"The eighteenth century was a time of change and revolution. This is how I imagined punks would look like if they had lived this century". This is the starting point of the Autumn Winter 16 collection of Comme des Garçons. The "I" being Rei Kawakubo. Only she could come with such an idea, with such a starting point for a collection. Such an abstract story, such a provocative storytelling mixing punks & 18th century. They would have worn the seventeen pieces she sent on the elevated catwalk.
These are not real garments but abstract versions of them; complex giant structures made with a couture savoir-faire, not really ready to wear garments. The designer has collaborated with one of the finest renowned houses of Lyon to re-create the fabrics and prints with the same 18th century artisanal expertise. The garments are looking like the result of conceptual ideas put together. Silk brocades and pink vinyls are cut to create structures that are challenging creations, pushing fashion to its limits. Every silhouette that makes its appearance on the catwalk is a disrupted design, making us question anything we define as fashion. The rich and sumptuous fabrics are going hand in hand with the low and profane materials, re-creating a beautiful chaos. All the fabrics are cut, draped, put together to come up with hybrid versions of punks who would have lived in the 18th century. Behind all these hybridizations, one can recognize corsets, trousers, jackets, dresses or the twisted versions of it. Kawakubo demonstrates with the help of couture craftsmanship she can innovate without limits, producing an impossible wardrobe, illustrating her abstract obsessions. Somehow, I could go deep into the interpretation [even if these garments don't need too much explanation] saying that Kawakubo wants to derange with her rebellious army of 18th century punks, pointing out the lack of creativity of this industry compared to all the knowledge and savoir-faire that are dying to be used out there. As she said the eighteenth century was a time of change and revolution, that's maybe what is going to happen to this industry?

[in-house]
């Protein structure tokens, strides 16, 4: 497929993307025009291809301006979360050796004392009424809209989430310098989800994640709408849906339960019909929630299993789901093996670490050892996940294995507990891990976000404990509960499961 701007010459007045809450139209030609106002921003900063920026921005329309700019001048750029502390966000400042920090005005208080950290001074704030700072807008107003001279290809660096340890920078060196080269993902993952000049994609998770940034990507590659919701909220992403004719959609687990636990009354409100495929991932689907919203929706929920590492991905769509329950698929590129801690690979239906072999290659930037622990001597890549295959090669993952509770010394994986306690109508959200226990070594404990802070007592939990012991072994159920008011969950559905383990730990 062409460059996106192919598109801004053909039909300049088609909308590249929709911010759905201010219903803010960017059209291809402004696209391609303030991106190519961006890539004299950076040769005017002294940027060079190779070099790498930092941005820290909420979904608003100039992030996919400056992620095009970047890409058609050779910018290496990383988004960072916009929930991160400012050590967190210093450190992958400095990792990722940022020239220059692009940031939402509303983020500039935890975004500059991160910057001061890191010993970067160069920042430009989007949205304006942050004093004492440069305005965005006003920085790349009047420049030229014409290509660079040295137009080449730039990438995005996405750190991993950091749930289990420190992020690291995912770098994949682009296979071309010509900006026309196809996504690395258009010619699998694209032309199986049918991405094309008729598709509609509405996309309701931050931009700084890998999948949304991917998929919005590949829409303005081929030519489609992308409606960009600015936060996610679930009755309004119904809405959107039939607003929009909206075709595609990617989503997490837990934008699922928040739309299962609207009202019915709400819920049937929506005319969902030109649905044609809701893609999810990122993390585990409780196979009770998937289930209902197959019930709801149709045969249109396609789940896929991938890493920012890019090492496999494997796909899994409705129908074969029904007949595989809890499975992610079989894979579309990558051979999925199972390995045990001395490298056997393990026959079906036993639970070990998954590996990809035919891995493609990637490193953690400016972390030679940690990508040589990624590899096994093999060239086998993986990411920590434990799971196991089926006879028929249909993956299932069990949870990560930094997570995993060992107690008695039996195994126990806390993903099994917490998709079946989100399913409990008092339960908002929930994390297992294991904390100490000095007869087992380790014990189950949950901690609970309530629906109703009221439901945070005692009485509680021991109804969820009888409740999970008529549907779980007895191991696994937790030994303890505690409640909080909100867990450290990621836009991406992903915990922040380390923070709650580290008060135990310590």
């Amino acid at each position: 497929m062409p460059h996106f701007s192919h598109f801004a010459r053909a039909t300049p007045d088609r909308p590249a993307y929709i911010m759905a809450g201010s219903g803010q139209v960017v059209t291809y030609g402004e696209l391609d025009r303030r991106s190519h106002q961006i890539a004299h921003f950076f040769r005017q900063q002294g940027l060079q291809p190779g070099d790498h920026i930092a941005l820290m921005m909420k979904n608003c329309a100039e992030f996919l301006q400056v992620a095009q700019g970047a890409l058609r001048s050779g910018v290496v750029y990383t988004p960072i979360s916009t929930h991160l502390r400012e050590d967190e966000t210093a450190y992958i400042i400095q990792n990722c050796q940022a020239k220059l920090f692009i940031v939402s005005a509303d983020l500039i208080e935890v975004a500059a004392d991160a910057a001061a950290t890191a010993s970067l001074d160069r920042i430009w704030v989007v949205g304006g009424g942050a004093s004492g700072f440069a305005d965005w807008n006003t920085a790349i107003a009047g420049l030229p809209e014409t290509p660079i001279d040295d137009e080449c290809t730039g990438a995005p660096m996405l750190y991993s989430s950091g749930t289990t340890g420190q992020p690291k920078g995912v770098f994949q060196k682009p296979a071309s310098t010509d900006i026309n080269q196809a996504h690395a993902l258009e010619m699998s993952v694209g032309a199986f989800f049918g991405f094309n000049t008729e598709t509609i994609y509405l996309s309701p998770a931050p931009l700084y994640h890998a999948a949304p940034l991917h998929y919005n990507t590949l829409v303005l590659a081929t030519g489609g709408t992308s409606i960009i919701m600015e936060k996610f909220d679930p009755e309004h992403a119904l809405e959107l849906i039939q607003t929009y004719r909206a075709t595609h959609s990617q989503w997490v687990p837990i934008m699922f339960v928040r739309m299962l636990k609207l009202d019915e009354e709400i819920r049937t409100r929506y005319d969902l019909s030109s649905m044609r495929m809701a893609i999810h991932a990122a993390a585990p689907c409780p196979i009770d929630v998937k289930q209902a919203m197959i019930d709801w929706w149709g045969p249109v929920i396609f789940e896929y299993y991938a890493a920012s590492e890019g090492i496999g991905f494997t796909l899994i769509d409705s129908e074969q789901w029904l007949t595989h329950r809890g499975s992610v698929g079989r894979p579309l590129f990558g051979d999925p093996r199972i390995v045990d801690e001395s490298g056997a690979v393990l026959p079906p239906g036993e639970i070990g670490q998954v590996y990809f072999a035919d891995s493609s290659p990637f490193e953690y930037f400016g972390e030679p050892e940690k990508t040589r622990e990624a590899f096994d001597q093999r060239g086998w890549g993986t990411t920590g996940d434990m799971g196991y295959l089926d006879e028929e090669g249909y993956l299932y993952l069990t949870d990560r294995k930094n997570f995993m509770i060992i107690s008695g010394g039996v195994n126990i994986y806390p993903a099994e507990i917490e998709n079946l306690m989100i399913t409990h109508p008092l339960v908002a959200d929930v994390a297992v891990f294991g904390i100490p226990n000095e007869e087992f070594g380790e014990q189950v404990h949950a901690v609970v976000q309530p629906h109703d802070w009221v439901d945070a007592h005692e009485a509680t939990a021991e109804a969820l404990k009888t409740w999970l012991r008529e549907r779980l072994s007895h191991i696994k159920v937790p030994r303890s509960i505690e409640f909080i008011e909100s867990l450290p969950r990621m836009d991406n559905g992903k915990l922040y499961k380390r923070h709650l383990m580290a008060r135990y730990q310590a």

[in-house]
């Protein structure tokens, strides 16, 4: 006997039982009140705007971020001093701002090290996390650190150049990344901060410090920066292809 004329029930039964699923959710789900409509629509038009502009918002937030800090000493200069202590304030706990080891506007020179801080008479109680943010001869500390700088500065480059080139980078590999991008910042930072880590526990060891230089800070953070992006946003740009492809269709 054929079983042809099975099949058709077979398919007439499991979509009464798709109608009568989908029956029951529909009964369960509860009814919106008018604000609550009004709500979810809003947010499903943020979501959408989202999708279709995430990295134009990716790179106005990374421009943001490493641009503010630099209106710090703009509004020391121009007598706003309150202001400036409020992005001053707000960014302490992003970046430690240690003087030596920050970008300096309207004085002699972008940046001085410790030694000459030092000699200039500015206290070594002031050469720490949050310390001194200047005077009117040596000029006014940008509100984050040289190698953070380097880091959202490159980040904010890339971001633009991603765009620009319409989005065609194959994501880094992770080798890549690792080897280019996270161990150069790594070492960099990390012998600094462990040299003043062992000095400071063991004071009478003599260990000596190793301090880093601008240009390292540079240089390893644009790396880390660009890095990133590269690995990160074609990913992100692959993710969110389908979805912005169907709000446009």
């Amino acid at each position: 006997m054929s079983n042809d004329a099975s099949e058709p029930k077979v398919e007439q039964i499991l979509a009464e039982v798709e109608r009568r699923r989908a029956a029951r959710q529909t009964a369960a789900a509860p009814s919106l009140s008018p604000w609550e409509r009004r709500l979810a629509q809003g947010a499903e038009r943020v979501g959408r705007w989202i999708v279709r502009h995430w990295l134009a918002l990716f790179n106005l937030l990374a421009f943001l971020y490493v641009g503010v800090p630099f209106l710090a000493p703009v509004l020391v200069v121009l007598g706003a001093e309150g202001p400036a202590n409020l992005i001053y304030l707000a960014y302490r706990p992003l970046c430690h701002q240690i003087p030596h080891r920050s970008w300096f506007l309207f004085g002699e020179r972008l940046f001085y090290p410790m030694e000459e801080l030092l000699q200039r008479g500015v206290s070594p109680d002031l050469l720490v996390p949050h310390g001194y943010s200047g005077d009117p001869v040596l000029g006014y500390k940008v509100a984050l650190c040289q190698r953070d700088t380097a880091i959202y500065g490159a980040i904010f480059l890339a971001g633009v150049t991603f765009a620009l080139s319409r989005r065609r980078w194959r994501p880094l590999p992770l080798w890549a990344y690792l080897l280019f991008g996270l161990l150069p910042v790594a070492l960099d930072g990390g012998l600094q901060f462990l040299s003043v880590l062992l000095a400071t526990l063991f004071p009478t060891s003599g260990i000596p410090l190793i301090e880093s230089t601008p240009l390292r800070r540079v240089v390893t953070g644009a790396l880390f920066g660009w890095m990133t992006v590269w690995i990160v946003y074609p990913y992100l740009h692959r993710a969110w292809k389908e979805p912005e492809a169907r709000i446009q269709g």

Words by Yann Sackville-West